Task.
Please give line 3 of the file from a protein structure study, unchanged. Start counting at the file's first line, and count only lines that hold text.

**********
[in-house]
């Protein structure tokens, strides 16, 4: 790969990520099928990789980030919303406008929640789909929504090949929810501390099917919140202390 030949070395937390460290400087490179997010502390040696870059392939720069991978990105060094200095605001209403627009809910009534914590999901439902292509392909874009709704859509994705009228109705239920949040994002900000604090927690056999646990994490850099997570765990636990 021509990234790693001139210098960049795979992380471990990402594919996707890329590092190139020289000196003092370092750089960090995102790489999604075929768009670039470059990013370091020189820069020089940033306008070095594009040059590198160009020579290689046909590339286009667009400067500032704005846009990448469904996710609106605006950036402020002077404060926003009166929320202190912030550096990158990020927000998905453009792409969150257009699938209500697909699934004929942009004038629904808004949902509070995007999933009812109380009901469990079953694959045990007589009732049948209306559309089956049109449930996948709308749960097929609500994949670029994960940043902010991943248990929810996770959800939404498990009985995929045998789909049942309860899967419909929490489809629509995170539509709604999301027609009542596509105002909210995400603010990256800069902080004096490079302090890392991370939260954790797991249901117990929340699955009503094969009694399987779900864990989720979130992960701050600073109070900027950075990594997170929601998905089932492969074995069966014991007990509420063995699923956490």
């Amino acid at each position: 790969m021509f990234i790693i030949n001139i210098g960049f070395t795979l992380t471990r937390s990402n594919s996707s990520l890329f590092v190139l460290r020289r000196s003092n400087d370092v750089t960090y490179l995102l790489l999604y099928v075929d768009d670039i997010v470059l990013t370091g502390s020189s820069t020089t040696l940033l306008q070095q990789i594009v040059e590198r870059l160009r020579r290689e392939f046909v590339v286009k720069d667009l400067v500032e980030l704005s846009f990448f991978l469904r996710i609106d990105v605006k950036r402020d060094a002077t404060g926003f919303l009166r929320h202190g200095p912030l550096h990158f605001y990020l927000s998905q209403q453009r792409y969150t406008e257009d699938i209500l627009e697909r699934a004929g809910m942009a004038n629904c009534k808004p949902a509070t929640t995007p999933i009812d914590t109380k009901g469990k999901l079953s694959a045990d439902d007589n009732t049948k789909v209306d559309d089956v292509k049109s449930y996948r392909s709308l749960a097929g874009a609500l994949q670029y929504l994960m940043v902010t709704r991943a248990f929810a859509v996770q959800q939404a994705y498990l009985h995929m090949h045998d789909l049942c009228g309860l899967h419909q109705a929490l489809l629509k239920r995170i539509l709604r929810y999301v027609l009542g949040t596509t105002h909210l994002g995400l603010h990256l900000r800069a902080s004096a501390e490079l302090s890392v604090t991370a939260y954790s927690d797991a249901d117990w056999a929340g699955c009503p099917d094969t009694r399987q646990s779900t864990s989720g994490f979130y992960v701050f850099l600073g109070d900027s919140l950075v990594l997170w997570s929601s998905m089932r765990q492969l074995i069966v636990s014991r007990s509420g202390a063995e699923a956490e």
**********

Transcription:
């Amino acid at each position: 790969m021509f990234i790693i030949n001139i210098g960049f070395t795979l992380t471990r937390s990402n594919s996707s990520l890329f590092v190139l460290r020289r000196s003092n400087d370092v750089t960090y490179l995102l790489l999604y099928v075929d768009d670039i997010v470059l990013t370091g502390s020189s820069t020089t040696l940033l306008q070095q990789i594009v040059e590198r870059l160009r020579r290689e392939f046909v590339v286009k720069d667009l400067v500032e980030l704005s846009f990448f991978l469904r996710i609106d990105v605006k950036r402020d060094a002077t404060g926003f919303l009166r929320h202190g200095p912030l550096h990158f605001y990020l927000s998905q209403q453009r792409y969150t406008e257009d699938i209500l627009e697909r699934a004929g809910m942009a004038n629904c009534k808004p949902a509070t929640t995007p999933i009812d914590t109380k009901g469990k999901l079953s694959a045990d439902d007589n009732t049948k789909v209306d559309d089956v292509k049109s449930y996948r392909s709308l749960a097929g874009a609500l994949q670029y929504l994960m940043v902010t709704r991943a248990f929810a859509v996770q959800q939404a994705y498990l009985h995929m090949h045998d789909l049942c009228g309860l899967h419909q109705a929490l489809l629509k239920r995170i539509l709604r929810y999301v027609l009542g949040t596509t105002h909210l994002g995400l603010h990256l900000r800069a902080s004096a501390e490079l302090s890392v604090t991370a939260y954790s927690d797991a249901d117990w056999a929340g699955c009503p099917d094969t009694r399987q646990s779900t864990s989720g994490f979130y992960v701050f850099l600073g109070d900027s919140l950075v990594l997170w997570s929601s998905m089932r765990q492969l074995i069966v636990s014991r007990s509420g202390a063995e699923a956490e």